Fall Muster to feature speech on Union evacuation of Missouri counties

Captain of the Guard Jim Harrison (front) and Jerry D. Morelock (right) recite the pledge of allegiance at the 2010 Fall Muster of the Elijah Gates Camp of the Sons of Confederate Veterans held at the Callaway Electric Cooperative Saturday night. At this year's Muster, guests will hear from speaker Tom Rafiner on Order 11, the  controversial Union order that forced evacuation of several Missouri counties near Kansas City.

Captain of the Guard Jim Harrison (front) and Jerry D. Morelock (right) recite the pledge of allegiance at the 2010 Fall Muster of the Elijah Gates Camp of the Sons of Confederate Veterans held at the Callaway Electric Cooperative Saturday night. At this year's Muster, guests will hear from speaker Tom Rafiner on Order 11, the controversial Union order that forced evacuation of several Missouri counties near Kansas City.

The Elijah Gates Camp of the Sons of Confederate Veterans will host their annual Confederate Fall Muster beginning 5 p.m. Oct. 20 at the Callaway Electric Cooperative.

“The fall muster is a tradition,” said Martin Northway, past Elijah Gates commander and PR spokesperson. “It’s something to reinforce the camaraderie among the members and compatriots, something we know we can dependably do each year. Often other camps join us, and it really is fellowship, and we always have a guest speaker so it has that important educational component as well.”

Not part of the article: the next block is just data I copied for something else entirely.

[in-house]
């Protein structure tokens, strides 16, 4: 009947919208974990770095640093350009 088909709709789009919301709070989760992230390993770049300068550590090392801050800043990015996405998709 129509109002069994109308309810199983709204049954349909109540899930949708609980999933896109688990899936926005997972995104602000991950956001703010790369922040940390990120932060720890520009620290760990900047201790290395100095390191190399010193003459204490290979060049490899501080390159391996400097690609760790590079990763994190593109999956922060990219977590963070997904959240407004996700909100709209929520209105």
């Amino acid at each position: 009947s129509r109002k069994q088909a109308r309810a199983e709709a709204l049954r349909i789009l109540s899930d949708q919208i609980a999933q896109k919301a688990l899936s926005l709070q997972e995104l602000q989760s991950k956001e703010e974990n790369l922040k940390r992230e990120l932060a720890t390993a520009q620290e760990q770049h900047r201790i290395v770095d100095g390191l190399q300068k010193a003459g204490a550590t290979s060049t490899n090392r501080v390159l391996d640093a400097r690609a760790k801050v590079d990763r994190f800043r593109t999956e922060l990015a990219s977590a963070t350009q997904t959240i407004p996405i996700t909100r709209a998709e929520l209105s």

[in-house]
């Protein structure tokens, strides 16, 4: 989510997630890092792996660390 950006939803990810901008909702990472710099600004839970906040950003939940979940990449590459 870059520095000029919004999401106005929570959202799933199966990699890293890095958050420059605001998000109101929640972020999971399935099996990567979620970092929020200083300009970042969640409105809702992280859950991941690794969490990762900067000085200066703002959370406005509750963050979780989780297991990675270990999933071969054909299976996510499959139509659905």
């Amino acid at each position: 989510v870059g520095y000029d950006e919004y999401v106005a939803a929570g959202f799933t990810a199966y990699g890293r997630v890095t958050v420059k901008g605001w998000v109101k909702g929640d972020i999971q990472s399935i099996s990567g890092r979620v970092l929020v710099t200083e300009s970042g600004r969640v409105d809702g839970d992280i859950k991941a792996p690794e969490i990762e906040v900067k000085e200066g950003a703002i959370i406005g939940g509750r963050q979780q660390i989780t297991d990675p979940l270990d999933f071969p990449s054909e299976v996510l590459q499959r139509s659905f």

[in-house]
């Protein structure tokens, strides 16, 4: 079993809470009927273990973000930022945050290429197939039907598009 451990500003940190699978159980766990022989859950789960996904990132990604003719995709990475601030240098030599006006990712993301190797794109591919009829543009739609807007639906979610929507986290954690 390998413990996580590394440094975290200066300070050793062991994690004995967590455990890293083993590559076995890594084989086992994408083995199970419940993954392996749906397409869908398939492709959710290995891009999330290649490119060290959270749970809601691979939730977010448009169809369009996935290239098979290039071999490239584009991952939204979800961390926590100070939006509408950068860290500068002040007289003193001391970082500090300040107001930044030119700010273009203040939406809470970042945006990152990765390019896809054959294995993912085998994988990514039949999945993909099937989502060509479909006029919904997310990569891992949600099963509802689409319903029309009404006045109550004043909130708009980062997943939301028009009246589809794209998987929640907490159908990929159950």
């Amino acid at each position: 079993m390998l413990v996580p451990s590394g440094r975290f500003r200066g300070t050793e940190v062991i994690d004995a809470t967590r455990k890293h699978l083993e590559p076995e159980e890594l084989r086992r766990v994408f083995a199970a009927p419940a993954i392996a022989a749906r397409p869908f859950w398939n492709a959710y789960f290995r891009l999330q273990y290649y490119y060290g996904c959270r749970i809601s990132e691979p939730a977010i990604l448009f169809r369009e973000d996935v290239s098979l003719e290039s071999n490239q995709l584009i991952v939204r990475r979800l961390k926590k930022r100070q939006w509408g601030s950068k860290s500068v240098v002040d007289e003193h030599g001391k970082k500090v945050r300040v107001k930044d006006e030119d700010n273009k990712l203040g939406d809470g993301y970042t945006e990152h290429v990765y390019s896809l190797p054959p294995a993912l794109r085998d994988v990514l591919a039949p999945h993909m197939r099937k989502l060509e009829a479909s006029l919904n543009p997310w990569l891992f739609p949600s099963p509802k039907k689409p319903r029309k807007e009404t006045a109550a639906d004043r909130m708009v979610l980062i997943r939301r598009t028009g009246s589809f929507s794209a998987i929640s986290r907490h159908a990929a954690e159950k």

Following a homestyle meal served at 6 p.m., this year’s speaker will be author Tom Rafiner, who will talk about his extensive research on General Order No. 11 in Cass County, an 1863 Union directive that forced the evacuation of rural communities in Cass, as well as Bates, Jackson and Vernon counties.

The directive was ordered following the Lawrence Massacre, an attack on Lawrence, Kan. by rebel guerilla William Clarke Quantrill.

“The Union wanted to remove all support of guerillas in western Missouri,” said Northway. “They ordered those not in the immediate radius of a Union post to evacuate the county. Some where forcibly removed, some killings were involved and crops were burned. For some decades after the war, some called that area the Burn District.”

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